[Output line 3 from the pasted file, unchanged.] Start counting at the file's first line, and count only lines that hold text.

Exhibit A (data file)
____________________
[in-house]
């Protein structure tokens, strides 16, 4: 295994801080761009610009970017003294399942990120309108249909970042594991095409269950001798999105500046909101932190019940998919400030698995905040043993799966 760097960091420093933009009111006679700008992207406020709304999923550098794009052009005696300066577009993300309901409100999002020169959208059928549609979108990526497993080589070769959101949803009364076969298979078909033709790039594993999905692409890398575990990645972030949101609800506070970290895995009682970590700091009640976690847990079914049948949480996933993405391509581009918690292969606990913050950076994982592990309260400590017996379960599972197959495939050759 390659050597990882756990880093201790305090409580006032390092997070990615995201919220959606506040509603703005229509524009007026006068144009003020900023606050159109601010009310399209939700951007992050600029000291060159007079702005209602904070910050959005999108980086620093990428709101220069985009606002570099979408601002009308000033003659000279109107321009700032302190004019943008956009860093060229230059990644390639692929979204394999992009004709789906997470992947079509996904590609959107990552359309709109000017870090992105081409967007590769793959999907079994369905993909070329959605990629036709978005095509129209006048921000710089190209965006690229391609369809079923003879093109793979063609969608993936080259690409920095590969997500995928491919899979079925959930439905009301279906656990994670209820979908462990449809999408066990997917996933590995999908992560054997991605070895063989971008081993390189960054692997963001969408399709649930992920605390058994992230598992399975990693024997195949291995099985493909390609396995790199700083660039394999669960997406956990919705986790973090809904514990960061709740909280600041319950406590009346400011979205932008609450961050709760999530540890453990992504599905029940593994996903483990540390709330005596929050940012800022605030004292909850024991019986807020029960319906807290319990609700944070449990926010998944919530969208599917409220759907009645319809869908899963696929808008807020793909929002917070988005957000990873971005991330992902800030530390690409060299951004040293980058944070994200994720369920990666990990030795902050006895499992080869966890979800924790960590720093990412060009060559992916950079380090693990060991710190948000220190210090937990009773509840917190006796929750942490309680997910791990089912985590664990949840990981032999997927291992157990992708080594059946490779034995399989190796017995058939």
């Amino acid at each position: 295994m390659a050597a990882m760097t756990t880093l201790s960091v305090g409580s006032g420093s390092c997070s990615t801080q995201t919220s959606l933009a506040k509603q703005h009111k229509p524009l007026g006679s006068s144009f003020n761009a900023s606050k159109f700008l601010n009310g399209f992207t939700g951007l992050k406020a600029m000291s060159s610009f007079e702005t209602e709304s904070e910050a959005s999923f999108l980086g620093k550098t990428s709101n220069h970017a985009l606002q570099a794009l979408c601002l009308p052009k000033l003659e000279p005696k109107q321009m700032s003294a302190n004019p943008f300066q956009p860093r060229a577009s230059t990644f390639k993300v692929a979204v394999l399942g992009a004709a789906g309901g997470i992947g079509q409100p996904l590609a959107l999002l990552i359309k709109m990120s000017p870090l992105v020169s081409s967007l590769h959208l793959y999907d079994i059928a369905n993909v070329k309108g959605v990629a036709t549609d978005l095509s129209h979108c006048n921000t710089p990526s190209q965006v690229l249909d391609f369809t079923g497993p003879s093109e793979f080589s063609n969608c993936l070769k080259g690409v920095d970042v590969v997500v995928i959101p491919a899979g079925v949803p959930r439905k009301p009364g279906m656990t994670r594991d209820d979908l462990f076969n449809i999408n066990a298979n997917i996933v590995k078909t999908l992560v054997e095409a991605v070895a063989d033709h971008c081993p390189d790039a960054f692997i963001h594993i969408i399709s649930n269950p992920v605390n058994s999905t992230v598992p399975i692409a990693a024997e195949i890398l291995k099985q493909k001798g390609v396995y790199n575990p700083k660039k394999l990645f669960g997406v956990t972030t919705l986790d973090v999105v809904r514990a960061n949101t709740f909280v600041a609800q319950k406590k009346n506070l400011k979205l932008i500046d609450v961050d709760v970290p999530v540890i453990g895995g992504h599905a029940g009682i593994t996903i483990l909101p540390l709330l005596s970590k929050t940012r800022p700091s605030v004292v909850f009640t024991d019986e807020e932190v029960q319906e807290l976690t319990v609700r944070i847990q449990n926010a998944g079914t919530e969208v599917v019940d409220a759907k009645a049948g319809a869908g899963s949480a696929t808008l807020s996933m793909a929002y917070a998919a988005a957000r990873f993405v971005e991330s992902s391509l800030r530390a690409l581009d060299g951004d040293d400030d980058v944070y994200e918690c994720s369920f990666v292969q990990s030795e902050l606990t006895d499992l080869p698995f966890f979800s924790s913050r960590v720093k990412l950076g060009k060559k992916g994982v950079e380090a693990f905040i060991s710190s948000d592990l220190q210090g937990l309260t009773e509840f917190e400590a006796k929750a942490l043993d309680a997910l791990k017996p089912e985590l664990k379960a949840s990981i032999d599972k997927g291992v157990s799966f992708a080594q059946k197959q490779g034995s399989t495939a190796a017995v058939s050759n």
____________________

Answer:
């Amino acid at each position: 295994m390659a050597a990882m760097t756990t880093l201790s960091v305090g409580s006032g420093s390092c997070s990615t801080q995201t919220s959606l933009a506040k509603q703005h009111k229509p524009l007026g006679s006068s144009f003020n761009a900023s606050k159109f700008l601010n009310g399209f992207t939700g951007l992050k406020a600029m000291s060159s610009f007079e702005t209602e709304s904070e910050a959005s999923f999108l980086g620093k550098t990428s709101n220069h970017a985009l606002q570099a794009l979408c601002l009308p052009k000033l003659e000279p005696k109107q321009m700032s003294a302190n004019p943008f300066q956009p860093r060229a577009s230059t990644f390639k993300v692929a979204v394999l399942g992009a004709a789906g309901g997470i992947g079509q409100p996904l590609a959107l999002l990552i359309k709109m990120s000017p870090l992105v020169s081409s967007l590769h959208l793959y999907d079994i059928a369905n993909v070329k309108g959605v990629a036709t549609d978005l095509s129209h979108c006048n921000t710089p990526s190209q965006v690229l249909d391609f369809t079923g497993p003879s093109e793979f080589s063609n969608c993936l070769k080259g690409v920095d970042v590969v997500v995928i959101p491919a899979g079925v949803p959930r439905k009301p009364g279906m656990t994670r594991d209820d979908l462990f076969n449809i999408n066990a298979n997917i996933v590995k078909t999908l992560v054997e095409a991605v070895a063989d033709h971008c081993p390189d790039a960054f692997i963001h594993i969408i399709s649930n269950p992920v605390n058994s999905t992230v598992p399975i692409a990693a024997e195949i890398l291995k099985q493909k001798g390609v396995y790199n575990p700083k660039k394999l990645f669960g997406v956990t972030t919705l986790d973090v999105v809904r514990a960061n949101t709740f909280v600041a609800q319950k406590k009346n506070l400011k979205l932008i500046d609450v961050d709760v970290p999530v540890i453990g895995g992504h599905a029940g009682i593994t996903i483990l909101p540390l709330l005596s970590k929050t940012r800022p700091s605030v004292v909850f009640t024991d019986e807020e932190v029960q319906e807290l976690t319990v609700r944070i847990q449990n926010a998944g079914t919530e969208v599917v019940d409220a759907k009645a049948g319809a869908g899963s949480a696929t808008l807020s996933m793909a929002y917070a998919a988005a957000r990873f993405v971005e991330s992902s391509l800030r530390a690409l581009d060299g951004d040293d400030d980058v944070y994200e918690c994720s369920f990666v292969q990990s030795e902050l606990t006895d499992l080869p698995f966890f979800s924790s913050r960590v720093k990412l950076g060009k060559k992916g994982v950079e380090a693990f905040i060991s710190s948000d592990l220190q210090g937990l309260t009773e509840f917190e400590a006796k929750a942490l043993d309680a997910l791990k017996p089912e985590l664990k379960a949840s990981i032999d599972k997927g291992v157990s799966f992708a080594q059946k197959q490779g034995s399989t495939a190796a017995v058939s050759n």